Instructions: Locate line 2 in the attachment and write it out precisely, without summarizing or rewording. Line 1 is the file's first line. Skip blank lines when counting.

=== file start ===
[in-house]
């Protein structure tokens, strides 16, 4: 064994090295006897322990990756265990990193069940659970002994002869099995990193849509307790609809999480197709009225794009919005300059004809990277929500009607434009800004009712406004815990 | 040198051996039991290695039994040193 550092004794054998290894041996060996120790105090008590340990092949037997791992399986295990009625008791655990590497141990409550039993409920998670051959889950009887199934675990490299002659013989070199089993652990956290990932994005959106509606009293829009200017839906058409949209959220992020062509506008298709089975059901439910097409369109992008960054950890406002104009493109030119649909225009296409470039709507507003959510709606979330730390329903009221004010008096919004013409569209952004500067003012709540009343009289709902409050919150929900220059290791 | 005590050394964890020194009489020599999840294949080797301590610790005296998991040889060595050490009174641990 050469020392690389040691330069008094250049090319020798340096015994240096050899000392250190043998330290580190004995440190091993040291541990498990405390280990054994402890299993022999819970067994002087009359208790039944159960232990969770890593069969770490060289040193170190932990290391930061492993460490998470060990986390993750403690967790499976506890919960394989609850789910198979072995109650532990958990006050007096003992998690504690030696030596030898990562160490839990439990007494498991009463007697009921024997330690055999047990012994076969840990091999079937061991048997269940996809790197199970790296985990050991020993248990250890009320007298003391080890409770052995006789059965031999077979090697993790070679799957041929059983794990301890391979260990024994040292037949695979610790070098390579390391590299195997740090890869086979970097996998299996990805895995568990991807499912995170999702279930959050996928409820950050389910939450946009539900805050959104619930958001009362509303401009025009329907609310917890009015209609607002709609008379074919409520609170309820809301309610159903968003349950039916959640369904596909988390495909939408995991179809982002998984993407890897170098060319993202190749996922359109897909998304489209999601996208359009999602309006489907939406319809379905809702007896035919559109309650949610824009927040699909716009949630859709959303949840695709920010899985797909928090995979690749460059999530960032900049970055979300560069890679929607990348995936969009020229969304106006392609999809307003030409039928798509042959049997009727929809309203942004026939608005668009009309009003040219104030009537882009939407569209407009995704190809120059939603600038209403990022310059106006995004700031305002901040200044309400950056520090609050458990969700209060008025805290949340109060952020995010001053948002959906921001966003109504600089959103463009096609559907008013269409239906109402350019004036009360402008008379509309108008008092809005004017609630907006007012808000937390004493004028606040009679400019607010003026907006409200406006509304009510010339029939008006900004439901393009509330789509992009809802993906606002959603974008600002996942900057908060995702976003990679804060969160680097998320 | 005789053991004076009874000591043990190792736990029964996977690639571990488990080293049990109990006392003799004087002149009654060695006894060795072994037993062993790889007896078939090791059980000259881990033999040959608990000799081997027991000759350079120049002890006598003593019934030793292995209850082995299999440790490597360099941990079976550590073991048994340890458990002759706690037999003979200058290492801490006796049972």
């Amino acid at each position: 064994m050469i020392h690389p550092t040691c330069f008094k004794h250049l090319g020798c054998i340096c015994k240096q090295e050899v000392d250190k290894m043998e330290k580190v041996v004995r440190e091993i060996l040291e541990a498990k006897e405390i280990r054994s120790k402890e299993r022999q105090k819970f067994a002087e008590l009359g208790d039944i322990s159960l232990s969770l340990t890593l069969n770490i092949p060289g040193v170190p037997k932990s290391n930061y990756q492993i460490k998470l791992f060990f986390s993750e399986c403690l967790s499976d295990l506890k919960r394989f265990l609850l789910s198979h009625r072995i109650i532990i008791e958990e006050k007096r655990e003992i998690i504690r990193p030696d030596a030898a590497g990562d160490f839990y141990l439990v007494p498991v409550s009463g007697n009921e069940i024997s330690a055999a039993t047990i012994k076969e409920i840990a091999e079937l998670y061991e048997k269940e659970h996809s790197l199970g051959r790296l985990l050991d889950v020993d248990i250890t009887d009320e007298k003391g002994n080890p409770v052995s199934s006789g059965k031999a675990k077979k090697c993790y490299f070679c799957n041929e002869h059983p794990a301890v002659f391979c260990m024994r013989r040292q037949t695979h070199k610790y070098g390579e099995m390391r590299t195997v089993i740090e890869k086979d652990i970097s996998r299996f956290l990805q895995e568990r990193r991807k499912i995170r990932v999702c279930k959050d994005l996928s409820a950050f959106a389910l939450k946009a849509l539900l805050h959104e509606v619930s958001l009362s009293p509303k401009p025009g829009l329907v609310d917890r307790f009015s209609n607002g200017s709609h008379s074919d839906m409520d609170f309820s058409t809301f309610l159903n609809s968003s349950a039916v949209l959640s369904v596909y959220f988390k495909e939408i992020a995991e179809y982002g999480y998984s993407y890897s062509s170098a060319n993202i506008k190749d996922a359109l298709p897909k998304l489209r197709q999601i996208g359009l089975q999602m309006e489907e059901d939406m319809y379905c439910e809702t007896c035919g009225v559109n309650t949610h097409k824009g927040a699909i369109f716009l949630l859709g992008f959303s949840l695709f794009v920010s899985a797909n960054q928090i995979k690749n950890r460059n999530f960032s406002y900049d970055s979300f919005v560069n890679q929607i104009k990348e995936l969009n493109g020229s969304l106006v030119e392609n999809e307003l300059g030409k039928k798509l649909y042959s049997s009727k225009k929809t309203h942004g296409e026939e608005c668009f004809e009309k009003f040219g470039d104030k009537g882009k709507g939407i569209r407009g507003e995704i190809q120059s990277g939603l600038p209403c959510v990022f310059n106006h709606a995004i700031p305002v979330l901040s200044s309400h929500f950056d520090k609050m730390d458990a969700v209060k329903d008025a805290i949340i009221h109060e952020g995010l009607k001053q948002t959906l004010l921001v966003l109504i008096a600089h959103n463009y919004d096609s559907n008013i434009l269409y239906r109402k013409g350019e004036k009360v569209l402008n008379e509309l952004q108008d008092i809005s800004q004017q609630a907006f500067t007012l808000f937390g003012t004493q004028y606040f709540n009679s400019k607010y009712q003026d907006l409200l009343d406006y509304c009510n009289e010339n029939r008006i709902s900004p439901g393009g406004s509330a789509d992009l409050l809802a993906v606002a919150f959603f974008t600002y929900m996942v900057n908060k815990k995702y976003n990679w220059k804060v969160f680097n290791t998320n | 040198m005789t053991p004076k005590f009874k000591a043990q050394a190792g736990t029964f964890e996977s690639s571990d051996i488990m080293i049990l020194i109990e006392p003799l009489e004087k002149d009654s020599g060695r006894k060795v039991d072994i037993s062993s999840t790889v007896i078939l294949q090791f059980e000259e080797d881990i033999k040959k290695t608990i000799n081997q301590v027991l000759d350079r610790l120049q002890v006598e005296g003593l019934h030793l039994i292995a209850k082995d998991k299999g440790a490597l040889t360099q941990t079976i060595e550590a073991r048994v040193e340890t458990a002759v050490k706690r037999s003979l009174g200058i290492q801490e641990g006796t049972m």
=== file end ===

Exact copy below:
């Protein structure tokens, strides 16, 4: 064994090295006897322990990756265990990193069940659970002994002869099995990193849509307790609809999480197709009225794009919005300059004809990277929500009607434009800004009712406004815990 | 040198051996039991290695039994040193 550092004794054998290894041996060996120790105090008590340990092949037997791992399986295990009625008791655990590497141990409550039993409920998670051959889950009887199934675990490299002659013989070199089993652990956290990932994005959106509606009293829009200017839906058409949209959220992020062509506008298709089975059901439910097409369109992008960054950890406002104009493109030119649909225009296409470039709507507003959510709606979330730390329903009221004010008096919004013409569209952004500067003012709540009343009289709902409050919150929900220059290791 | 005590050394964890020194009489020599999840294949080797301590610790005296998991040889060595050490009174641990 050469020392690389040691330069008094250049090319020798340096015994240096050899000392250190043998330290580190004995440190091993040291541990498990405390280990054994402890299993022999819970067994002087009359208790039944159960232990969770890593069969770490060289040193170190932990290391930061492993460490998470060990986390993750403690967790499976506890919960394989609850789910198979072995109650532990958990006050007096003992998690504690030696030596030898990562160490839990439990007494498991009463007697009921024997330690055999047990012994076969840990091999079937061991048997269940996809790197199970790296985990050991020993248990250890009320007298003391080890409770052995006789059965031999077979090697993790070679799957041929059983794990301890391979260990024994040292037949695979610790070098390579390391590299195997740090890869086979970097996998299996990805895995568990991807499912995170999702279930959050996928409820950050389910939450946009539900805050959104619930958001009362509303401009025009329907609310917890009015209609607002709609008379074919409520609170309820809301309610159903968003349950039916959640369904596909988390495909939408995991179809982002998984993407890897170098060319993202190749996922359109897909998304489209999601996208359009999602309006489907939406319809379905809702007896035919559109309650949610824009927040699909716009949630859709959303949840695709920010899985797909928090995979690749460059999530960032900049970055979300560069890679929607990348995936969009020229969304106006392609999809307003030409039928798509042959049997009727929809309203942004026939608005668009009309009003040219104030009537882009939407569209407009995704190809120059939603600038209403990022310059106006995004700031305002901040200044309400950056520090609050458990969700209060008025805290949340109060952020995010001053948002959906921001966003109504600089959103463009096609559907008013269409239906109402350019004036009360402008008379509309108008008092809005004017609630907006007012808000937390004493004028606040009679400019607010003026907006409200406006509304009510010339029939008006900004439901393009509330789509992009809802993906606002959603974008600002996942900057908060995702976003990679804060969160680097998320 | 005789053991004076009874000591043990190792736990029964996977690639571990488990080293049990109990006392003799004087002149009654060695006894060795072994037993062993790889007896078939090791059980000259881990033999040959608990000799081997027991000759350079120049002890006598003593019934030793292995209850082995299999440790490597360099941990079976550590073991048994340890458990002759706690037999003979200058290492801490006796049972």